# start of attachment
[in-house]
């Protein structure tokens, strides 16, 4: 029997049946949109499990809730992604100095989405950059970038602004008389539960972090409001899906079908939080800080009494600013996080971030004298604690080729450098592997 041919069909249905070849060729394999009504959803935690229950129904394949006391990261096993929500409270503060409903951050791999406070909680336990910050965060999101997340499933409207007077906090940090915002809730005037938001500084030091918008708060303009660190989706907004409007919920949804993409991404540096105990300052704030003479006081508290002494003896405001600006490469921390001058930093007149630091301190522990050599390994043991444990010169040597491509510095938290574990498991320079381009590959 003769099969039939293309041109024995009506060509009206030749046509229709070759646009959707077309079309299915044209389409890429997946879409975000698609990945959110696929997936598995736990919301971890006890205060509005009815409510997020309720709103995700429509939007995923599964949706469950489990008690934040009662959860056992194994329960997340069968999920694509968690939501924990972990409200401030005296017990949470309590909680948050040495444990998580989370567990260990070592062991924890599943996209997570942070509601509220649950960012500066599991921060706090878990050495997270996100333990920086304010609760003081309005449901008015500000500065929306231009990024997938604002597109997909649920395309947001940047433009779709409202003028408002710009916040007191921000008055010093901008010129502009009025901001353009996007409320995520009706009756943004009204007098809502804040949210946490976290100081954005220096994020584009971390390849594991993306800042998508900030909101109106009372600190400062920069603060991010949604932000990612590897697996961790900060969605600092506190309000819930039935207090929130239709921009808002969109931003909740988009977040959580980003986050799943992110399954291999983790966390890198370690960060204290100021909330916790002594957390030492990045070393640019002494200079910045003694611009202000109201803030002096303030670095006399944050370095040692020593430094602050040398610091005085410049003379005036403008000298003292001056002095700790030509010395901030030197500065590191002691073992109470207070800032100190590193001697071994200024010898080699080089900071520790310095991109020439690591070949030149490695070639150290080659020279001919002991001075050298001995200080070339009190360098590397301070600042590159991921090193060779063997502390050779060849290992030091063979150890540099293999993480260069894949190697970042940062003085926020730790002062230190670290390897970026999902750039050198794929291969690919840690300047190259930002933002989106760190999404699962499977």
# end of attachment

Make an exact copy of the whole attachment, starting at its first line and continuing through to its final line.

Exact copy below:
[in-house]
């Protein structure tokens, strides 16, 4: 029997049946949109499990809730992604100095989405950059970038602004008389539960972090409001899906079908939080800080009494600013996080971030004298604690080729450098592997 041919069909249905070849060729394999009504959803935690229950129904394949006391990261096993929500409270503060409903951050791999406070909680336990910050965060999101997340499933409207007077906090940090915002809730005037938001500084030091918008708060303009660190989706907004409007919920949804993409991404540096105990300052704030003479006081508290002494003896405001600006490469921390001058930093007149630091301190522990050599390994043991444990010169040597491509510095938290574990498991320079381009590959 003769099969039939293309041109024995009506060509009206030749046509229709070759646009959707077309079309299915044209389409890429997946879409975000698609990945959110696929997936598995736990919301971890006890205060509005009815409510997020309720709103995700429509939007995923599964949706469950489990008690934040009662959860056992194994329960997340069968999920694509968690939501924990972990409200401030005296017990949470309590909680948050040495444990998580989370567990260990070592062991924890599943996209997570942070509601509220649950960012500066599991921060706090878990050495997270996100333990920086304010609760003081309005449901008015500000500065929306231009990024997938604002597109997909649920395309947001940047433009779709409202003028408002710009916040007191921000008055010093901008010129502009009025901001353009996007409320995520009706009756943004009204007098809502804040949210946490976290100081954005220096994020584009971390390849594991993306800042998508900030909101109106009372600190400062920069603060991010949604932000990612590897697996961790900060969605600092506190309000819930039935207090929130239709921009808002969109931003909740988009977040959580980003986050799943992110399954291999983790966390890198370690960060204290100021909330916790002594957390030492990045070393640019002494200079910045003694611009202000109201803030002096303030670095006399944050370095040692020593430094602050040398610091005085410049003379005036403008000298003292001056002095700790030509010395901030030197500065590191002691073992109470207070800032100190590193001697071994200024010898080699080089900071520790310095991109020439690591070949030149490695070639150290080659020279001919002991001075050298001995200080070339009190360098590397301070600042590159991921090193060779063997502390050779060849290992030091063979150890540099293999993480260069894949190697970042940062003085926020730790002062230190670290390897970026999902750039050198794929291969690919840690300047190259930002933002989106760190999404699962499977």